Yoga practices today tend to be focused on fast-paced Vinyasa flows or alignment-based yoga with an emphasis on healthy biomechanics.
But yoga is also about deepening our inner experience, notes acclaimed yoga teacher Judith Hanson Lasater in this free download. If we learn how to make our yoga practice a sanctuary, a place of refuge, yoga is also about fostering greater mindfulness and peacefulness.
“Our lives in the modern Western world are very busy,” says Judith. “Everyone needs a place of refuge, where we are at ease, physically, emotionally, mentally, energetically, spiritually.”
Refuge has been a part of all spiritual traditions, but people usually thinking about it as withdrawing from the world. But can we find refuge without living cloistered away from the world? And if so, how can we facilitate this experience?
The only refuge that exists, Judith notes, is inside of us. Refuge is not running away from or withdrawing from anything. It’s about moving toward, about choosing how we want to be in the world in that moment.
Yoga developed out of a desire to avoid suffering. But nowadays we want to do something different. We want to use our yoga, not just to avoid suffering, but to become fully whole and present, Judith notes. We are yearning for the self-realization, integration, wholeness that comes along with being at ease at home, happy, full, and rich.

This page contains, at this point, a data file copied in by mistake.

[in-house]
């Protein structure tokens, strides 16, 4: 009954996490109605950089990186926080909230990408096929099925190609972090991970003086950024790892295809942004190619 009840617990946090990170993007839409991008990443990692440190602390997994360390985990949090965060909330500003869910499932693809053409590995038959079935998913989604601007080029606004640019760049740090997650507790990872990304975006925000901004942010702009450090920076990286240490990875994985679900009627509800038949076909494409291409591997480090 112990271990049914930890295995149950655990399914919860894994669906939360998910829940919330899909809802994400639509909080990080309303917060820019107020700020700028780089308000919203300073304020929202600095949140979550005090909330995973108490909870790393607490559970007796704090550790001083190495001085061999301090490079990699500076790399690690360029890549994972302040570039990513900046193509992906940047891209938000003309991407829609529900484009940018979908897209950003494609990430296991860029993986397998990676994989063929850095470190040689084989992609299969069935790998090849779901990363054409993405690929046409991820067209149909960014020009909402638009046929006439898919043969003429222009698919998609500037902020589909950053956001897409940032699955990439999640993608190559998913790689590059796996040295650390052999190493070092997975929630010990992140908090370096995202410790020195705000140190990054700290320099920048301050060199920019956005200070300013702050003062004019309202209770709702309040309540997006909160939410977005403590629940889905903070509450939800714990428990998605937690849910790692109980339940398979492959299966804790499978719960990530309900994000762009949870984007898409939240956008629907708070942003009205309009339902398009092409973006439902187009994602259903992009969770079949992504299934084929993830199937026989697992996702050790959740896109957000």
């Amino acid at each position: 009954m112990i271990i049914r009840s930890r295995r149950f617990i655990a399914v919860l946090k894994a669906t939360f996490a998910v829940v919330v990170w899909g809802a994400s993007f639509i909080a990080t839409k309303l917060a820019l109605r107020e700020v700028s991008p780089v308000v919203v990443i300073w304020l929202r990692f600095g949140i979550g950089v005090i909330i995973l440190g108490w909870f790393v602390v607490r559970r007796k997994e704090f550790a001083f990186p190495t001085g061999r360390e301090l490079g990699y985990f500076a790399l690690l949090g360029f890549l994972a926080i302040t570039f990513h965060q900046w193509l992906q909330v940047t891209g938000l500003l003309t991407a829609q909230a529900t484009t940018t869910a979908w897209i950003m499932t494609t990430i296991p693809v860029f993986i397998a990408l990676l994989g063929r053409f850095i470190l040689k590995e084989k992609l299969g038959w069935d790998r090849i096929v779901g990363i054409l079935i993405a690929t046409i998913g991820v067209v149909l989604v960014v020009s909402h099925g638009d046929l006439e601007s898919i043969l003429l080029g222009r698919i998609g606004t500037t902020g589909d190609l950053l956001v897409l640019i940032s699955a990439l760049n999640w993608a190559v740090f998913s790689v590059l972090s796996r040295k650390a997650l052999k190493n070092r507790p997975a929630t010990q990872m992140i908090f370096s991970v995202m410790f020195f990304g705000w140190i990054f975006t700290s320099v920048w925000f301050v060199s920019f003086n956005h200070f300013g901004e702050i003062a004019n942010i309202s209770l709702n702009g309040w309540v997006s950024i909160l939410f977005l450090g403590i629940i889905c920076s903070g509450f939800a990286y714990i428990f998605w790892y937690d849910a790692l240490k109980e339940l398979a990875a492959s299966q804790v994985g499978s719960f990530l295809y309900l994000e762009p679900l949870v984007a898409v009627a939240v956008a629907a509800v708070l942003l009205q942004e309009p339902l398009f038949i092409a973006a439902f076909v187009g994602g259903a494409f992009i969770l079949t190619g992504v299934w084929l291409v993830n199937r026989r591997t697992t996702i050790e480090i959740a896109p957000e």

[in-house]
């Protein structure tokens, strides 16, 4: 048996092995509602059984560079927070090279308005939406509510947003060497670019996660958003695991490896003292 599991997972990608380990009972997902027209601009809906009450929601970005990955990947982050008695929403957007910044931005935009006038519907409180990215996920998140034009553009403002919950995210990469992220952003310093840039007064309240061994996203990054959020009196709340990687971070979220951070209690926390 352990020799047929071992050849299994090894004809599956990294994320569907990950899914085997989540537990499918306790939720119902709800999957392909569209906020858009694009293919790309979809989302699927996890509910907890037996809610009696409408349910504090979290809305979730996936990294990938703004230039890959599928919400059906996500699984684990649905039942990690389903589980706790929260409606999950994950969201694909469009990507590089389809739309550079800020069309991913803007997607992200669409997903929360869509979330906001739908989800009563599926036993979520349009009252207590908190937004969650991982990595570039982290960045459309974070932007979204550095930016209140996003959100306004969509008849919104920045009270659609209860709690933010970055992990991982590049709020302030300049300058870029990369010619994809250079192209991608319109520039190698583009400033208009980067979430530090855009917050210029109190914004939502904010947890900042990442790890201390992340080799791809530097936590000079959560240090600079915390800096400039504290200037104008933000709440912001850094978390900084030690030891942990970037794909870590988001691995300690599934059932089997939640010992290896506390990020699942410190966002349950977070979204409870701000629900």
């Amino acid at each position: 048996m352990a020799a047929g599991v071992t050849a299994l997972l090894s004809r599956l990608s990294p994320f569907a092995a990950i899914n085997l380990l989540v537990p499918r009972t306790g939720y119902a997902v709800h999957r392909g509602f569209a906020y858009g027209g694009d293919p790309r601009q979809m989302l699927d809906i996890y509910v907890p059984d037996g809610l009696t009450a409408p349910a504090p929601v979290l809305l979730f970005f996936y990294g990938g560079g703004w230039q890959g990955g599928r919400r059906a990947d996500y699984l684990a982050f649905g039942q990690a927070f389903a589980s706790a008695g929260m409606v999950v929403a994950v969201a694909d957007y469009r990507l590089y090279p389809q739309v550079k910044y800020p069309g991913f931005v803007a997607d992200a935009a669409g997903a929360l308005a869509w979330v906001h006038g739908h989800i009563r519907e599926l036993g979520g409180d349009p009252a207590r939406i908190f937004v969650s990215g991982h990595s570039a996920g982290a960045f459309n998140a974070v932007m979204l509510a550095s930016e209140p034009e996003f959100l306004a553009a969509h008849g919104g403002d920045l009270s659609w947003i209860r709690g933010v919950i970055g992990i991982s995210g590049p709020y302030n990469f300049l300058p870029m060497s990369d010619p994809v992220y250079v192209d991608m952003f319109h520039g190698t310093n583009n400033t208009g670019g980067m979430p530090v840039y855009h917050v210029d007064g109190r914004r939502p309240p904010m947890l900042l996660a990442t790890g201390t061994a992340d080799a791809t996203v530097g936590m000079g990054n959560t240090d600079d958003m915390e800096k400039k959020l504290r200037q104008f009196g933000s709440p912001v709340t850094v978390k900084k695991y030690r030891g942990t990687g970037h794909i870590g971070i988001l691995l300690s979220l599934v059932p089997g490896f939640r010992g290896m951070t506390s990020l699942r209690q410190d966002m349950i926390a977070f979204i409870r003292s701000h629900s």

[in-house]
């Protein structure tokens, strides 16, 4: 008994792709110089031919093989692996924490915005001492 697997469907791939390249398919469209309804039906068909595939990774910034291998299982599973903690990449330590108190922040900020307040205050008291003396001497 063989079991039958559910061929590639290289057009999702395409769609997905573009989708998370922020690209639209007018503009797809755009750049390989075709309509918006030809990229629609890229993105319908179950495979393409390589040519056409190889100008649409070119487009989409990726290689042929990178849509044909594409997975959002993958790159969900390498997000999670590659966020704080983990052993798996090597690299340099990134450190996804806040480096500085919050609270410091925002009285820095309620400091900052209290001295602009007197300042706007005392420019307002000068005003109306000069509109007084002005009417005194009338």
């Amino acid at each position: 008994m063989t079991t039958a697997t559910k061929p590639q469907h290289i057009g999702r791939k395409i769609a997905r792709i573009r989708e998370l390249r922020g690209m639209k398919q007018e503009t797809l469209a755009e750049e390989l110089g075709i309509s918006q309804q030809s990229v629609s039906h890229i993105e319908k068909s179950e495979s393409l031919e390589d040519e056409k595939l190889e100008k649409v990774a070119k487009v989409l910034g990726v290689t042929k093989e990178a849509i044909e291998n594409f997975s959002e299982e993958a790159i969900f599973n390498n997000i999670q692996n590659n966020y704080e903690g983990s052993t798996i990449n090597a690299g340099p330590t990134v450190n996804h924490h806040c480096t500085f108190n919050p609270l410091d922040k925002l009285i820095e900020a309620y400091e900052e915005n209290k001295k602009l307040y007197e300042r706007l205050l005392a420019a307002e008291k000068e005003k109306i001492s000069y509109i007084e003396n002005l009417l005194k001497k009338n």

The key to this, Judith notes, is to learn to reset our nervous system so we don’t live in a constant state of overdrive. She talks about how Savasana traditionally in yoga was practiced very differently and added an important level of experience not found in today’s yoga classes.
“Yoga students today are not trained in this aspect of yoga,” Judith notes. “They wlll learn Downward Dog pose and Headstand, but they’re not being trained in how to relax. It’s just about exercise.”
Savasana is a deeper practice, it’s an expression of letting go consciously. Not trying to meditate. Not trying to change the breath, not trying to watch the thoughts arise. It’s just a state of being.
“Savasana to me is a way of going deep enough to where the practice invades you on a different level,” Judith notes. “It is here that yoga practice exposes your deepest self. It opens the doors of the temple and who you really are shines out.”
Judith goes on to describe the setup necessary to prepare students or yourself for a deeper experience in Savasana. This involves having the correct physical setup with props to stay supported and comforted. It also involves have an experienced teacher setting students up with breathing or images.
Judith gives examples from her teaching on how to students up in their practice to find greater ease, silence, softness, and simplicity.
You may also enjoy Judith’s course, Taking Refuge: Coming Home to Ourselves.